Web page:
Work for matured aged employees is increasingly being shrouded with controversies and myths regarding their plummeting capabilities and raising questions about their efficacy. But the fact remains there should not be any “expiry dates” at least where finding work at old age is concerned. So before you get swayed by the age-old stereotypes, here are the mature myths to take note of.
Myth 1 – Older Employees are less efficient and are not driven by quality
According to the Bureau of Business Management older employees are likely to be working towards maintaining quality 82 percent of times and a whopping 71 percent of them were rated excellent in their performance. The survey conducted by NCA found 97 percent employers with matured workers extremely satisfied and finding them immensely reliable sources.
Myth 2 – Older employees are less creative, less capable of making the right decisions and slow mentally.
A management professor Peter Cappelli working with Wharton School and co-author of the book Managing Older Worker has brought out facts dug from several research works to come to truths which do away with all such negative myths regarding matured workers. According to Cappelli older employees can actually supersede younger ones in terms of performance at workplace as he gets more and more experienced with age to deal with every aspect a job requires. In fact, this is the same experience which endows the minds of older workers with greater maturity in evaluating issues and solving tough problems with greater aplomb than their younger counterparts.
They are less likely to fall in the pit since they are much more cautious in taking decisions involving risks and are capable of making critical decisions at opportune moments. Through studies they have proved their clout in detail-oriented work, leadership, listening and even adopting newer technologies without faltering.
Myth 3 – Older employees tend to remain sick most of the time
Now this is one of the major things that haunt minds of employers while going to hire older workers. However, even though studies may show older employees tend to attend to greater healthcare facilities that do not necessarily point to the fact that they remain ill most of the time. In fact, research by the Andrus Gerontology Center has shown that absenteeism in the age group between 17 and 44 was much higher due to ailments than those above the age of 44, with sick being the most reason of not coming to work.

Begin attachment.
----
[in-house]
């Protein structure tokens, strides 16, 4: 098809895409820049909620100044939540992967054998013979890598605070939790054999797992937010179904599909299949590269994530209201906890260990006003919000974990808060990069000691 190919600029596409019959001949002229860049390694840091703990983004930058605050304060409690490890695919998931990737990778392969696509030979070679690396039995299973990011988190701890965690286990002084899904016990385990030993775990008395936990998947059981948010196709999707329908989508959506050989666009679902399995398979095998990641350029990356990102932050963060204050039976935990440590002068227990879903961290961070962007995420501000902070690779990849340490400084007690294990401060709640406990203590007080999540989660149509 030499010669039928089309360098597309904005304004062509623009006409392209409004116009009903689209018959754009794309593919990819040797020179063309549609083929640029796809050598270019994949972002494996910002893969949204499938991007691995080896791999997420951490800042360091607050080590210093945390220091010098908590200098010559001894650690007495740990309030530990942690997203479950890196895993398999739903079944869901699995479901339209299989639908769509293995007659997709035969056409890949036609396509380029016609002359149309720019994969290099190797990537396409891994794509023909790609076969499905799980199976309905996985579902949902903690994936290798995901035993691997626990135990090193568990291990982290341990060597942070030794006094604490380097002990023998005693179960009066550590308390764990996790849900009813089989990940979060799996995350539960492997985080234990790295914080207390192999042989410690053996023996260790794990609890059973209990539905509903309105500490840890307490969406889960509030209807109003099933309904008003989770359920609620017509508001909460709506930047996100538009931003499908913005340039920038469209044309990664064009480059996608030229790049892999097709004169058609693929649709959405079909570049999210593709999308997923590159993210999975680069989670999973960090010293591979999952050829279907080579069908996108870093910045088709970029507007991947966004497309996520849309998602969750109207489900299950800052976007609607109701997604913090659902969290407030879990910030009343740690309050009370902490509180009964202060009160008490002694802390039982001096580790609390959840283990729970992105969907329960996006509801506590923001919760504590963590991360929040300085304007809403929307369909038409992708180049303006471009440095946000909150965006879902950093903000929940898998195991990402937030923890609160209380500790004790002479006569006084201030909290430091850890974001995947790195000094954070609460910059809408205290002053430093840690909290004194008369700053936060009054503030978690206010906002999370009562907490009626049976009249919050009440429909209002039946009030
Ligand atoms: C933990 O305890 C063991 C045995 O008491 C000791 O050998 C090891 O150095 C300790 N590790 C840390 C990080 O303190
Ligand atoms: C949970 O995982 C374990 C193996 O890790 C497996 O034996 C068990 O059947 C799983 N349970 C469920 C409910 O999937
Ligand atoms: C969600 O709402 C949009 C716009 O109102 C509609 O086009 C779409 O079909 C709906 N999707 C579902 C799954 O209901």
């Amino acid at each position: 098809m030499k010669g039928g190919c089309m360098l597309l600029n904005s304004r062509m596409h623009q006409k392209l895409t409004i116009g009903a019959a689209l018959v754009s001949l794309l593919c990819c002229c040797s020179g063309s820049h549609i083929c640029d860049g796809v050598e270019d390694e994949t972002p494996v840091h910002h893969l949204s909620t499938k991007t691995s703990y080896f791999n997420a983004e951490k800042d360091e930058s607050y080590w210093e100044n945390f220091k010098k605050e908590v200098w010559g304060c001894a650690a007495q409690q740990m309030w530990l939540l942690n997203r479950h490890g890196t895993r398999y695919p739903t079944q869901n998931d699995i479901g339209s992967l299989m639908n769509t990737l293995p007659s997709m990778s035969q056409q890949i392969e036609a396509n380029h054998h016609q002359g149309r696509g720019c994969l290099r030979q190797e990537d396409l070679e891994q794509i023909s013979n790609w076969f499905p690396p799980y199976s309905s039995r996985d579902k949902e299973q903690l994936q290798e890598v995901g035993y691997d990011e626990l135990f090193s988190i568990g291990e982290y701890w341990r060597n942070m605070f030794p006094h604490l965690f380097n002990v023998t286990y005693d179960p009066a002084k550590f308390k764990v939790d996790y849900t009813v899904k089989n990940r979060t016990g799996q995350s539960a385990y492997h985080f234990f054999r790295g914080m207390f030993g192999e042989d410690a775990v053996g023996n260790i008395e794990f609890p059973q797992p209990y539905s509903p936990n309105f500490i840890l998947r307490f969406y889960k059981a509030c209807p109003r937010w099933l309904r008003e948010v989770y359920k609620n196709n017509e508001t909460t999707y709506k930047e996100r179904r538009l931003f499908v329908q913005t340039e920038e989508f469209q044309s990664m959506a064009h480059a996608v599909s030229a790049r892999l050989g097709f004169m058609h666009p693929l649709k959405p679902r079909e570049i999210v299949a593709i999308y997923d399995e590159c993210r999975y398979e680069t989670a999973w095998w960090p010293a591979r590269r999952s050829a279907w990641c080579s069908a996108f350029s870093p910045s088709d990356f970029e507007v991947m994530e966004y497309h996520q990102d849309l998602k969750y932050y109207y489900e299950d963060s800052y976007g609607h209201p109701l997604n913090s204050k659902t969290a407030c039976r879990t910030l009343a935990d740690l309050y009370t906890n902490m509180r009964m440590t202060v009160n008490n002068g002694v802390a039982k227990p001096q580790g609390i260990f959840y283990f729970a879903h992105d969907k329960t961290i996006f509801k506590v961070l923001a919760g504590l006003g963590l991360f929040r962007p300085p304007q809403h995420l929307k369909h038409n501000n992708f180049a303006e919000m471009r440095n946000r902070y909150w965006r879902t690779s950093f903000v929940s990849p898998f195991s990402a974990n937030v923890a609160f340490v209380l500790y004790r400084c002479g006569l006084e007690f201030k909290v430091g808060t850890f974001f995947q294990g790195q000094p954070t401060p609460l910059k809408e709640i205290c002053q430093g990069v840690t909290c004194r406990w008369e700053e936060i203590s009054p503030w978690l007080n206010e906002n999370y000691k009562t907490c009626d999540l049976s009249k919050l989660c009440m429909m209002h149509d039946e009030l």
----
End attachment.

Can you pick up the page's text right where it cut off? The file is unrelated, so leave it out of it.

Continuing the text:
Myth 4 – Older employees cost employers much more
The study by Wharton School sought to negate the findings of Adecco of matured employees demanding greater remuneration. In actuality, matured workers are less likely to dump jobs and change them in prospect of getting a better one than those in their twenties and thirties. This calls for better employee retention, attenuated recruitment costs and better productivity through training investments.
Myth 5 – Older workers are less open to learn new things, are slow and do not take directions from their young managers
NCA survey revealed matured employees to be more zealous to enlighten themselves on newer things, higher motivation levels and better knowledge. A study by compliancehealthandsafety.com showed older workers are less likely to waste valuable time than younger ones and have a tendency to complete training courses better than their younger colleagues as pointed by Dr, Eleanor Simon. With proper training on motivating and guiding older employees younger managers can pave the path for a more productive, flexible and diverse work environment.